After the NSA scandal broke this summer, revealing that the U.S. spy agency was eavesdropping wholesale on the most popular services on the web, Microsoft turned to five or six of its top engineers for help. One of them was Mark Russinovich. It was only natural that Russinovich ended up on the small team of engineers who would decide how Microsoft should respond to the documents leaked by former NSA contractor Edward Snowden.
“It gave Microsoft a wake-up call, especially the revelation of tapping inter-data-center connections,” Russinovich says, referring to an October Washington Post story that exposed an NSA sketch, or “slide,” showing that the agency is grabbing data from lines that run between the massive computer centers operated by the likes of Google and Yahoo. “The tapping of public wires going into a data center? That slide was shocking to me, because it’s just so flagrant.”
And, yes, he took particular issue with the little smiley face that some NSA staffer had apparently drawn on the slide.
Driven by Russinovich and others, Microsoft soon vowed to encrypt all information that moves between the data centers driving its most popular web services, to encode this information so that interlopers cannot read it. This is part of a massive shift among the giants of the web, with Google, Yahoo, and others making similar vows in the wake of the NSA revelations. Nevertheless, Russinovich warns that encryption only gets you so far. There are many other ways for state-sponsored programs to snoop on private web data, and Microsoft must assume that all of them are possible.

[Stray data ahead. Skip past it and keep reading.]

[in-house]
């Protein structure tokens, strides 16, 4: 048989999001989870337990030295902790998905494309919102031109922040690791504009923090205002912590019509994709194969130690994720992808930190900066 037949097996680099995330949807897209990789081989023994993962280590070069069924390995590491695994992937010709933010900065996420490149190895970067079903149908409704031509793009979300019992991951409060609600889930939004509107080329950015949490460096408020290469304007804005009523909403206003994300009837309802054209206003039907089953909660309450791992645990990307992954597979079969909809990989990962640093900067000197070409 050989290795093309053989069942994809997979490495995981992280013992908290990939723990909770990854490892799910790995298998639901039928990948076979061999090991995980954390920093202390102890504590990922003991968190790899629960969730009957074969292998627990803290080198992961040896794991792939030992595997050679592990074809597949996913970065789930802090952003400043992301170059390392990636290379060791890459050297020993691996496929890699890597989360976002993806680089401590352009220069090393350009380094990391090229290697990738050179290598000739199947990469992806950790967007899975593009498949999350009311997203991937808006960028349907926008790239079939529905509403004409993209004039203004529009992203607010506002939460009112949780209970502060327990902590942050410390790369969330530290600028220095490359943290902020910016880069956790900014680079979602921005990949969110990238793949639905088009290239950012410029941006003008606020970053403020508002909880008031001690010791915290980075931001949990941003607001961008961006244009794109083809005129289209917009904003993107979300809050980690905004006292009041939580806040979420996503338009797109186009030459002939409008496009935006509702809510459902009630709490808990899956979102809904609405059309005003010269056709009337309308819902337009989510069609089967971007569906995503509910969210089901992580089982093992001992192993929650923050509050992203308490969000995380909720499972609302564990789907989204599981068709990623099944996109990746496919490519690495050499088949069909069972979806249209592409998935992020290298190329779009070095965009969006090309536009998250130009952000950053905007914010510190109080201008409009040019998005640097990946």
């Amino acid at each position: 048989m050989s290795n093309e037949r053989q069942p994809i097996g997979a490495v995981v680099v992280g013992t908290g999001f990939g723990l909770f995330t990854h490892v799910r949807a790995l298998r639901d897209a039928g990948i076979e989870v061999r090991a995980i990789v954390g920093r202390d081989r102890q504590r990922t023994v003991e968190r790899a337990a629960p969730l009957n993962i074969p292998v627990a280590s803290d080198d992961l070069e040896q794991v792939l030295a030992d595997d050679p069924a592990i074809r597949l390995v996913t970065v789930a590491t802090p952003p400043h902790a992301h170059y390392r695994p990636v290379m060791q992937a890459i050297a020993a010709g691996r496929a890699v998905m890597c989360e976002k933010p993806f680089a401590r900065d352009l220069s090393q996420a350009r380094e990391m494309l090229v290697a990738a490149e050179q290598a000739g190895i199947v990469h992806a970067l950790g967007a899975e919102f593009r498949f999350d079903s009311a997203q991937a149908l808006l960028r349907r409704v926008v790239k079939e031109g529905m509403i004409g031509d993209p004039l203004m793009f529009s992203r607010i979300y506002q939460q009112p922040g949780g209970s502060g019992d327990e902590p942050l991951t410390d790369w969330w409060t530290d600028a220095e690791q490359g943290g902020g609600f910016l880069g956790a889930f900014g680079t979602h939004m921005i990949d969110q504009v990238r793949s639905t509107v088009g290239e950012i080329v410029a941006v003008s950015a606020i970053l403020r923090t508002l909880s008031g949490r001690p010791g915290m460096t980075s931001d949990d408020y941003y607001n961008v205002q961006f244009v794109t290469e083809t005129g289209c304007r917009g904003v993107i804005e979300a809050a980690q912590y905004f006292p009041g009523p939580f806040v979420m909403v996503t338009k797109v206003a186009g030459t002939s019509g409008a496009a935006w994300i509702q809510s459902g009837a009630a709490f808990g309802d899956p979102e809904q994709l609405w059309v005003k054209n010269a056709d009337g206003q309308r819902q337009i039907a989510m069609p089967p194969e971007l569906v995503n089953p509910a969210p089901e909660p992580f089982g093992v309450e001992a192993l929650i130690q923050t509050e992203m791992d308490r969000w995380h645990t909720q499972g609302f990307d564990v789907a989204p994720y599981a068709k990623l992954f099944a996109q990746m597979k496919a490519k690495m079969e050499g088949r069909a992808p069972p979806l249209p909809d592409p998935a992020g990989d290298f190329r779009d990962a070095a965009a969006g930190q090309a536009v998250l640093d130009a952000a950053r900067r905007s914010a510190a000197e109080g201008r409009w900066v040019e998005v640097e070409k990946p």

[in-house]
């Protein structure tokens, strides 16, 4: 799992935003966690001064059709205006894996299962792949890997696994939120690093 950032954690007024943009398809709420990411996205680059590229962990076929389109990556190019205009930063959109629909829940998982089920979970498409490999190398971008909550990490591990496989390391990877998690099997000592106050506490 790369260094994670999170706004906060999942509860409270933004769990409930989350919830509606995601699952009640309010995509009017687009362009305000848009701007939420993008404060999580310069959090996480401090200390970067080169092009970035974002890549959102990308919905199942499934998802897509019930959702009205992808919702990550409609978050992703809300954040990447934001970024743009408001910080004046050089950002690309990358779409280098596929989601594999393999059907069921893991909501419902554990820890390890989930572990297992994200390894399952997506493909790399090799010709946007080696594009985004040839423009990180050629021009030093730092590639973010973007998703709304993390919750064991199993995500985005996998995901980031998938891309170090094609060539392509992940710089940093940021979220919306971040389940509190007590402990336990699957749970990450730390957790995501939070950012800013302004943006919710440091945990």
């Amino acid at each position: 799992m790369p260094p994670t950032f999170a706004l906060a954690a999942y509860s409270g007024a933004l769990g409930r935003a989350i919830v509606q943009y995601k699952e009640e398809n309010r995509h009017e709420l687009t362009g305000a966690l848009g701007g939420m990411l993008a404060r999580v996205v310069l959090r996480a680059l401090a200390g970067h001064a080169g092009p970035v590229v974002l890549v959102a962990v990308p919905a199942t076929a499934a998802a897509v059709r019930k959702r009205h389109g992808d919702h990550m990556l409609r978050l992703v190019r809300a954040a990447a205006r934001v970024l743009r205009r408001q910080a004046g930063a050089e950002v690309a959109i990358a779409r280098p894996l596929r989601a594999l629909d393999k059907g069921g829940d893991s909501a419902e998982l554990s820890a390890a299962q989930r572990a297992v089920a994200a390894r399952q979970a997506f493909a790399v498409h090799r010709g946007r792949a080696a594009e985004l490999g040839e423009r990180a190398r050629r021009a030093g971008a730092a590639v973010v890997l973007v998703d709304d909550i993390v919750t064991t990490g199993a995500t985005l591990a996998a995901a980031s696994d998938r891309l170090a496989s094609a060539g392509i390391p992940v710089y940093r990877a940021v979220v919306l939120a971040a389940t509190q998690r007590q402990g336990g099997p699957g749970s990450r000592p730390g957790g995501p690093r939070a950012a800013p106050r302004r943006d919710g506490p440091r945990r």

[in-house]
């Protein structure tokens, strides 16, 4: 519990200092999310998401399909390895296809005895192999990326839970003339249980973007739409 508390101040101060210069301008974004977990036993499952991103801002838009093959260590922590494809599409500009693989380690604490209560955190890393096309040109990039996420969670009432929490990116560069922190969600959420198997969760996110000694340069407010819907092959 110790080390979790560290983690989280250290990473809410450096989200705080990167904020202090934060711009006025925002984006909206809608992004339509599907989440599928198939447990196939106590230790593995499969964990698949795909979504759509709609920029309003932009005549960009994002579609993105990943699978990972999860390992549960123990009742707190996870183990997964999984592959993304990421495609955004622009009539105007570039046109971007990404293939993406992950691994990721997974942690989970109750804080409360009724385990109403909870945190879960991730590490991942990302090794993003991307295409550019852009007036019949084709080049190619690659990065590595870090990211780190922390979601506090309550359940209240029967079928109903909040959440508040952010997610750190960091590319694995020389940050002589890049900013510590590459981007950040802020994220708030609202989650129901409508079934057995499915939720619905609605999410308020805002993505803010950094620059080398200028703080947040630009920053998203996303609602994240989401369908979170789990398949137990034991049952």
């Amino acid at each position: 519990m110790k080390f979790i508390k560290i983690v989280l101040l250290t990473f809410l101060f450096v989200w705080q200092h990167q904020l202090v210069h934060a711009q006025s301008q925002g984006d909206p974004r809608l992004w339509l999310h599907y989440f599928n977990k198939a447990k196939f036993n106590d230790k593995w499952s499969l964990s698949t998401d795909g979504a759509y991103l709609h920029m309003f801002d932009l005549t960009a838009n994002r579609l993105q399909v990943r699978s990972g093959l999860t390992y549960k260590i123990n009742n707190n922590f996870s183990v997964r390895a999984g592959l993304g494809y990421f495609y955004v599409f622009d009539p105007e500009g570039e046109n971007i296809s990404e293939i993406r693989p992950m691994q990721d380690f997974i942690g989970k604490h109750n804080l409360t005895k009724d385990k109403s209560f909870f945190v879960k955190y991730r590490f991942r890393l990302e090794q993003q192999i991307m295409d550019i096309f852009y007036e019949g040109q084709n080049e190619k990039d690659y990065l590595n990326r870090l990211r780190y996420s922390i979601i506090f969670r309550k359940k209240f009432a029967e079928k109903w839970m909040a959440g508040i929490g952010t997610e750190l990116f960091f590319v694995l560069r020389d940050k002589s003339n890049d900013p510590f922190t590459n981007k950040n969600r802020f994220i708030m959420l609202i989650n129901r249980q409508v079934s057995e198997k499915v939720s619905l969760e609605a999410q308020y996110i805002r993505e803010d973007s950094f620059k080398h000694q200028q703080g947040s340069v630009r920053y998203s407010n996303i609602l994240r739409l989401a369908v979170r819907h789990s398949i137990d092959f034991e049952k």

Companies such as Microsoft, Google, and Yahoo operate dozens of data centers across the globe, and in many cases, they’ve fashioned these information warehouses so that they can freely copy and move data among disparate locations, using high-speed fiber optic lines. In some cases, they lease these lines from telecom outfits.
In others, they own them. But according to Russinovich, both types are vulnerable to eavesdropping. “Even if it’s our own,” he says, “somebody can tap the fiber.”